53% of NJ physicians want to change practice structure

Optimism is wearing thin in New Jersey medical offices and physicians are searching for better ways to manage their practices this year, according to an annual survey from Roseland, N.J.-based law firm Brach Eichler.

Nearly 70 physicians practicing in New Jersey completed the survey. Respondents included physicians in solo practices and group practices, as well as those employed by healthcare facilities.

The survey revealed the following findings.

  • 89.9 percent of physicians in New Jersey believe the healthcare environment is negatively impacting their profession.
  • 86 percent of those physicians reported an increased administrative burden and 60.3 percent reported spending less time with patients, declining reimbursement and increased technology costs at their practices.
  • 39.4 percent of respondents reported having a poor outlook for their medical practice in the year to come, up from 38 percent last year.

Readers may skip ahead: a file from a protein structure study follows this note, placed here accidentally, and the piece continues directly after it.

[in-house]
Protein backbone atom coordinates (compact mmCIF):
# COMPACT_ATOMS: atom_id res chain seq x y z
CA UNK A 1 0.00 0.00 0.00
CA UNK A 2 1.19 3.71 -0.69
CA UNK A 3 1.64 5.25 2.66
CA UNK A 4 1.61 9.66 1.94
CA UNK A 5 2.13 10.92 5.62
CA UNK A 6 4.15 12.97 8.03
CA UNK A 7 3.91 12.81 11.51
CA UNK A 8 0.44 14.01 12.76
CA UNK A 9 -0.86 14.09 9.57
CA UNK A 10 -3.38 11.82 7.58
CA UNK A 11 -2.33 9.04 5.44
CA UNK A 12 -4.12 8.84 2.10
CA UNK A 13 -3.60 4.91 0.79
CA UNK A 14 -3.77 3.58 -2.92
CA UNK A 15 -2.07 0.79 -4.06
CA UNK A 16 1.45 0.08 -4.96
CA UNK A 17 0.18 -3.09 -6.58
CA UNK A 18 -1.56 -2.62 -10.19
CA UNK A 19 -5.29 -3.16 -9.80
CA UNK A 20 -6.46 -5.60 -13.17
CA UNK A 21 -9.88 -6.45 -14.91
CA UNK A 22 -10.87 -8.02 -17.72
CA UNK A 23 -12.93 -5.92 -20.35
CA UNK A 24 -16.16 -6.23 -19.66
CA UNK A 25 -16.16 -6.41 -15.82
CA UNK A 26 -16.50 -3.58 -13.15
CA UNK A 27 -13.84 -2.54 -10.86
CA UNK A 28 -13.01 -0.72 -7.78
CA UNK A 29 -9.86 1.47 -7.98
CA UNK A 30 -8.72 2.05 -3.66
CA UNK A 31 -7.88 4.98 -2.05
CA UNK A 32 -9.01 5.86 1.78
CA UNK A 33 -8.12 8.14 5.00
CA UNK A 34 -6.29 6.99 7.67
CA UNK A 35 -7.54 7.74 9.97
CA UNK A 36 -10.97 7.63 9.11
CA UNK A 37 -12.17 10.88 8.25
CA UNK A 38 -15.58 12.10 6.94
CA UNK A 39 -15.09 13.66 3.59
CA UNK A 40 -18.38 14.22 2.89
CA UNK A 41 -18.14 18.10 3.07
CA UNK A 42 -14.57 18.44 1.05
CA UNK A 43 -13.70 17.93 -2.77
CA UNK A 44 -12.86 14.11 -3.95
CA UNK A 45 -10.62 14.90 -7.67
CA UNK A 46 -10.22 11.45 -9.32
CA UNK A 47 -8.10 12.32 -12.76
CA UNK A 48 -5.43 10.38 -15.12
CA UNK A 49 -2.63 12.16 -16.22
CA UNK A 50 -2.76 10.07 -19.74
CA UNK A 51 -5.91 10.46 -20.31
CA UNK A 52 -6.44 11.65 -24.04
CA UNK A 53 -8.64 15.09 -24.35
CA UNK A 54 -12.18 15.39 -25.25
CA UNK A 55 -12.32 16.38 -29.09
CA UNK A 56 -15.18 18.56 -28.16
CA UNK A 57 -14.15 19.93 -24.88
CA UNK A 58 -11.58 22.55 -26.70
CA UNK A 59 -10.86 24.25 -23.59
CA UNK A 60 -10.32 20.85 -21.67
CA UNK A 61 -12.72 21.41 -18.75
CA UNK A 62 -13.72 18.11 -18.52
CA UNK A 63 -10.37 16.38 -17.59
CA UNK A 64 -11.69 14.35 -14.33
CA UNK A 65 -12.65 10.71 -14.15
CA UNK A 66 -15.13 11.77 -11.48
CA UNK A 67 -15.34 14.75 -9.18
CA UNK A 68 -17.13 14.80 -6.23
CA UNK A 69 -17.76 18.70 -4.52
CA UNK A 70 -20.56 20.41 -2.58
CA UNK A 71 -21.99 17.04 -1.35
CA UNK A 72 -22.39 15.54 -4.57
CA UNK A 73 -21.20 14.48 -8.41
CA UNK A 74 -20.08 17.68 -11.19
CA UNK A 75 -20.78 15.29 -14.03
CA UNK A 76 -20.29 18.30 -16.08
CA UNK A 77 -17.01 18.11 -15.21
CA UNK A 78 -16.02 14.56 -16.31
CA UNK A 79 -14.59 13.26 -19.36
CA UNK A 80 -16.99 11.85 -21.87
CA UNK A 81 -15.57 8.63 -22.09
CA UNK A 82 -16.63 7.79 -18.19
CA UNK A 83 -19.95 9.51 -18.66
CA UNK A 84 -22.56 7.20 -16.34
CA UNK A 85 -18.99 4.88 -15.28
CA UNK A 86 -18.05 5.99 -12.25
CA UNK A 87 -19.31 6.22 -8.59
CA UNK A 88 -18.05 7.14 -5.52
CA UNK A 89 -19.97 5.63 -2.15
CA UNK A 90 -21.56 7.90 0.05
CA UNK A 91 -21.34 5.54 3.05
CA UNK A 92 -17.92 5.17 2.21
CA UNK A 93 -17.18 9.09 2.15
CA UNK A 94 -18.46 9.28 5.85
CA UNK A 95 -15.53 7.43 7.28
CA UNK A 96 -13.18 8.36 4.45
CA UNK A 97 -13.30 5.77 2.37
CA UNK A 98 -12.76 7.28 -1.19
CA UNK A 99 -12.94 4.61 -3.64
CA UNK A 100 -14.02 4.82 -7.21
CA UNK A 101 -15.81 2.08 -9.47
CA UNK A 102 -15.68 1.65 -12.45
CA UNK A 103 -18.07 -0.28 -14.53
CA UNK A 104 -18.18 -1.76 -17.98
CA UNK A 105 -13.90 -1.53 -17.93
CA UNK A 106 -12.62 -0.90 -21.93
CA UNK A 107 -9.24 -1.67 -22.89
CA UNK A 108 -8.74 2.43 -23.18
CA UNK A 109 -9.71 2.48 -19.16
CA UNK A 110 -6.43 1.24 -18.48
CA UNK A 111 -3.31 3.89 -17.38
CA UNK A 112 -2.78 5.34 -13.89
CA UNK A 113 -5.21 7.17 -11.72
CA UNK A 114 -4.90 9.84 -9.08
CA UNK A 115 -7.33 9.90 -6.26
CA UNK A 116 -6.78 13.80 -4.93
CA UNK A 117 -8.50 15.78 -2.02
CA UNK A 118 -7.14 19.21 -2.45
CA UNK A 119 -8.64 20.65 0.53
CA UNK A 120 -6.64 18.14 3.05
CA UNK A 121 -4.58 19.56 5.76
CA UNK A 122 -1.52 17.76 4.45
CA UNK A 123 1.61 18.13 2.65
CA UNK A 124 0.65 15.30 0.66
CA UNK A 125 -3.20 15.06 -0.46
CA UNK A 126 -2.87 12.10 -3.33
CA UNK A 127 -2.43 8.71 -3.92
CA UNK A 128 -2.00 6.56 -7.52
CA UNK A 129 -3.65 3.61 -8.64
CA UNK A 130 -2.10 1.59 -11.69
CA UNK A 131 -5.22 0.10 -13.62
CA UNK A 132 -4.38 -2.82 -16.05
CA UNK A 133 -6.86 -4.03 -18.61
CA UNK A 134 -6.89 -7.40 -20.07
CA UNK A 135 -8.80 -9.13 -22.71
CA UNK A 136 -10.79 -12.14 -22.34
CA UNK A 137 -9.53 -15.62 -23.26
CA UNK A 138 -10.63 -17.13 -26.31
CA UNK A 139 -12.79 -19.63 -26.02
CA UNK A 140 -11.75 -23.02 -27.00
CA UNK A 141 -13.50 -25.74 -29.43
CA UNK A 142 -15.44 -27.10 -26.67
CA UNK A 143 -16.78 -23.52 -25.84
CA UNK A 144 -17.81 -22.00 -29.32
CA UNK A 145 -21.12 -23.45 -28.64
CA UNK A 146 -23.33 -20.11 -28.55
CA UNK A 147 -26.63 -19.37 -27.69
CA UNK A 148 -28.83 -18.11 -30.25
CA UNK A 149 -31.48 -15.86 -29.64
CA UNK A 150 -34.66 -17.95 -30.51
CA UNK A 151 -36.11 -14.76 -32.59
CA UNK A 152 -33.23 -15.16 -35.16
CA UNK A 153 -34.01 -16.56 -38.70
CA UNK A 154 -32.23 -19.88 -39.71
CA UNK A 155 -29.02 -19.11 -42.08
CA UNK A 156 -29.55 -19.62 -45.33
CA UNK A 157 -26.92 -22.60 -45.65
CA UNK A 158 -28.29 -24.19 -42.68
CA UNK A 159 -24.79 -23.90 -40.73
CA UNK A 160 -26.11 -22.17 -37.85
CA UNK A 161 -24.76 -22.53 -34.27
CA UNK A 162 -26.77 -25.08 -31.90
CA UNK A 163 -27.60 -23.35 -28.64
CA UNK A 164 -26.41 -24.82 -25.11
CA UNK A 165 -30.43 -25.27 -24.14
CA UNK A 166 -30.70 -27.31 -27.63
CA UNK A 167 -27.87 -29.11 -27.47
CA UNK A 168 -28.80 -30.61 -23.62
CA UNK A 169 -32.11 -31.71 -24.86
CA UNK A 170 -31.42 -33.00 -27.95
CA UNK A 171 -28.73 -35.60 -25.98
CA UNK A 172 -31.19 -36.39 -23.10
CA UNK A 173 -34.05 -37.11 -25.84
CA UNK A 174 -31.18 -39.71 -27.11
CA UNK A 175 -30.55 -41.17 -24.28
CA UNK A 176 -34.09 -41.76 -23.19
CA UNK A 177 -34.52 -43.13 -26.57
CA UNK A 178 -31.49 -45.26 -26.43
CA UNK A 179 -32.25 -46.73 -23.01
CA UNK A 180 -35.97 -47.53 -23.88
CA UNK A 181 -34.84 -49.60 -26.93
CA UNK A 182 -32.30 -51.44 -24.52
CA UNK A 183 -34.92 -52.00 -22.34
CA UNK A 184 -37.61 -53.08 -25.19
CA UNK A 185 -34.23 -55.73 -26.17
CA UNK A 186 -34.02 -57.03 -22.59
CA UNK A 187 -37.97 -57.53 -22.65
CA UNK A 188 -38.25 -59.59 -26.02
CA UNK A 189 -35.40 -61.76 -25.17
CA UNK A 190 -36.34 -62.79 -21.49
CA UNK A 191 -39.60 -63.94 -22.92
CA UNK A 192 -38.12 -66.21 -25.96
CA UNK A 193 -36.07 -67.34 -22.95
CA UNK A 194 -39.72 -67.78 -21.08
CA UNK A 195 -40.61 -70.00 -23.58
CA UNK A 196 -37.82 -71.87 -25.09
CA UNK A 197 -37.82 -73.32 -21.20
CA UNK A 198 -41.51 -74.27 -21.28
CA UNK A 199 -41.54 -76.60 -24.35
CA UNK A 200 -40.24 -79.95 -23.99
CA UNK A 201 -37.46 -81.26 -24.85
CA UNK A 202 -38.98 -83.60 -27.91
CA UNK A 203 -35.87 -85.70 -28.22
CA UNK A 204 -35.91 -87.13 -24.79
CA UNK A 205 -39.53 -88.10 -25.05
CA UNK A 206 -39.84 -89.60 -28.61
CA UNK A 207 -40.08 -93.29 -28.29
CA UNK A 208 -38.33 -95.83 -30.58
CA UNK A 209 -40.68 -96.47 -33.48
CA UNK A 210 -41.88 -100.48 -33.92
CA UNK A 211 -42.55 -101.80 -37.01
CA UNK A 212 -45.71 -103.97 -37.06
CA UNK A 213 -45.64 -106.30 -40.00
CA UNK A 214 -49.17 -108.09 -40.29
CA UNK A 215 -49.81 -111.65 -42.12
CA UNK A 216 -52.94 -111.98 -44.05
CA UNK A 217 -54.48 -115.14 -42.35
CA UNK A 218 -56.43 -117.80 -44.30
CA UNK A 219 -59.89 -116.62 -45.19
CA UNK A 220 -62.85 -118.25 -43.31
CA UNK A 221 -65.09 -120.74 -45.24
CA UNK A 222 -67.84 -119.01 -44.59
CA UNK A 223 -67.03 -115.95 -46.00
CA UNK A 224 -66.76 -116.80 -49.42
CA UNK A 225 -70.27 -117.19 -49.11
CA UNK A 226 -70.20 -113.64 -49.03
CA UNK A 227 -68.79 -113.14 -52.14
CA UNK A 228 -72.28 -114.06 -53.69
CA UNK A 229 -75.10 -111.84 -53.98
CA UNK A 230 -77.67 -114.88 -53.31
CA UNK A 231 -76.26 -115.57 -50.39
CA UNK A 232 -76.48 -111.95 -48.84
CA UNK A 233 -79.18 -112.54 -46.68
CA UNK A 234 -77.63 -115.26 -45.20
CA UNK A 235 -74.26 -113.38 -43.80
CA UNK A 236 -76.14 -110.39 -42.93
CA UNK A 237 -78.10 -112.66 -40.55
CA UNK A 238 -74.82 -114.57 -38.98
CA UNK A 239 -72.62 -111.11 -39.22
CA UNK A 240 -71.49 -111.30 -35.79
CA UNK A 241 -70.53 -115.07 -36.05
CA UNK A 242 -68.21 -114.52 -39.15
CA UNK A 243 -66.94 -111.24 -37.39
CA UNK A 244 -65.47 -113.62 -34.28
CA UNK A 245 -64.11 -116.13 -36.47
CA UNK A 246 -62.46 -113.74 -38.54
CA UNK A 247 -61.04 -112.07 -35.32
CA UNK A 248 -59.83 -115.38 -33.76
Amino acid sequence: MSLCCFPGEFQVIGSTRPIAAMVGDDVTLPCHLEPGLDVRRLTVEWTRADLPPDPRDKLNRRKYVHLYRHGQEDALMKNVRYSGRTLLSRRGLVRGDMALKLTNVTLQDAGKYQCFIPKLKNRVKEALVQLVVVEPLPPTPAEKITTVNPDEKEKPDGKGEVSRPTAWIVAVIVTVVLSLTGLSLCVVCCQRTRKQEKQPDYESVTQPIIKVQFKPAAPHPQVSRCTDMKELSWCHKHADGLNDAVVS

• 22.7 percent of respondents reported a favorable outlook for 2015, but no respondents reported a very favorable view.
  • 53 percent of respondents are thinking about restructuring their practices in the near future, up from 45.5 percent last year. Respondents noted various reasons for restructure, including the need to reduce expenses and inefficiencies as well as the need to strengthen their market share.
  • 44 percent of respondents reported changing their practice structure in 2014 by hiring additional practitioners, integrating their practice with another healthcare organization or retiring.
  • 37.9 percent of physicians reported a decrease in income in 2014 over 2013, and about 60 percent reported flat income. Just over 3 percent reported a substantial increase.
  • 53.03 percent reported declining reimbursements in 2014 compared to 2013.
  • 28.7 percent of respondents are part of an accountable care organization, with 24.1 percent having joined in the past year.
  • Of those respondents in an ACO, only 5.4 percent reported resulting benefits from participating.
  • 56 percent do not expect the Patient Protection and Affordable Care Act to affect their medical practice.

 

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